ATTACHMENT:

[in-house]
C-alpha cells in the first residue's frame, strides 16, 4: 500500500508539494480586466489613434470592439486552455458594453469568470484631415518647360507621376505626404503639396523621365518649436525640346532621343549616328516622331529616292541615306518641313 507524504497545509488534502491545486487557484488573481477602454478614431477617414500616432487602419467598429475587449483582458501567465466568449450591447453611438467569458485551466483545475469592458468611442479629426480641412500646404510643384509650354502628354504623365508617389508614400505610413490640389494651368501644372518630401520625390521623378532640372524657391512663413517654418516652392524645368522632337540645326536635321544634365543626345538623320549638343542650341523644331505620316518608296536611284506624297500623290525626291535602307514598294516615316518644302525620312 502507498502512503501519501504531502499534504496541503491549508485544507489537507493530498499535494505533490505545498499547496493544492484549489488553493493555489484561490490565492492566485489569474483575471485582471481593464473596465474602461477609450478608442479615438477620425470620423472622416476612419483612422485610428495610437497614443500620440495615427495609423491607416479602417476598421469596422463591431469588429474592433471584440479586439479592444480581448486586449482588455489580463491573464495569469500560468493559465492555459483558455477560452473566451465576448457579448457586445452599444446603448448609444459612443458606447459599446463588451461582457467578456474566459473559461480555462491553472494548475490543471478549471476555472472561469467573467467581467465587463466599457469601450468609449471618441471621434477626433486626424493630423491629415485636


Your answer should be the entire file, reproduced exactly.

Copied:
[in-house]
C-alpha cells in the first residue's frame, strides 16, 4: 500500500508539494480586466489613434470592439486552455458594453469568470484631415518647360507621376505626404503639396523621365518649436525640346532621343549616328516622331529616292541615306518641313 507524504497545509488534502491545486487557484488573481477602454478614431477617414500616432487602419467598429475587449483582458501567465466568449450591447453611438467569458485551466483545475469592458468611442479629426480641412500646404510643384509650354502628354504623365508617389508614400505610413490640389494651368501644372518630401520625390521623378532640372524657391512663413517654418516652392524645368522632337540645326536635321544634365543626345538623320549638343542650341523644331505620316518608296536611284506624297500623290525626291535602307514598294516615316518644302525620312 502507498502512503501519501504531502499534504496541503491549508485544507489537507493530498499535494505533490505545498499547496493544492484549489488553493493555489484561490490565492492566485489569474483575471485582471481593464473596465474602461477609450478608442479615438477620425470620423472622416476612419483612422485610428495610437497614443500620440495615427495609423491607416479602417476598421469596422463591431469588429474592433471584440479586439479592444480581448486586449482588455489580463491573464495569469500560468493559465492555459483558455477560452473566451465576448457579448457586445452599444446603448448609444459612443458606447459599446463588451461582457467578456474566459473559461480555462491553472494548475490543471478549471476555472472561469467573467467581467465587463466599457469601450468609449471618441471621434477626433486626424493630423491629415485636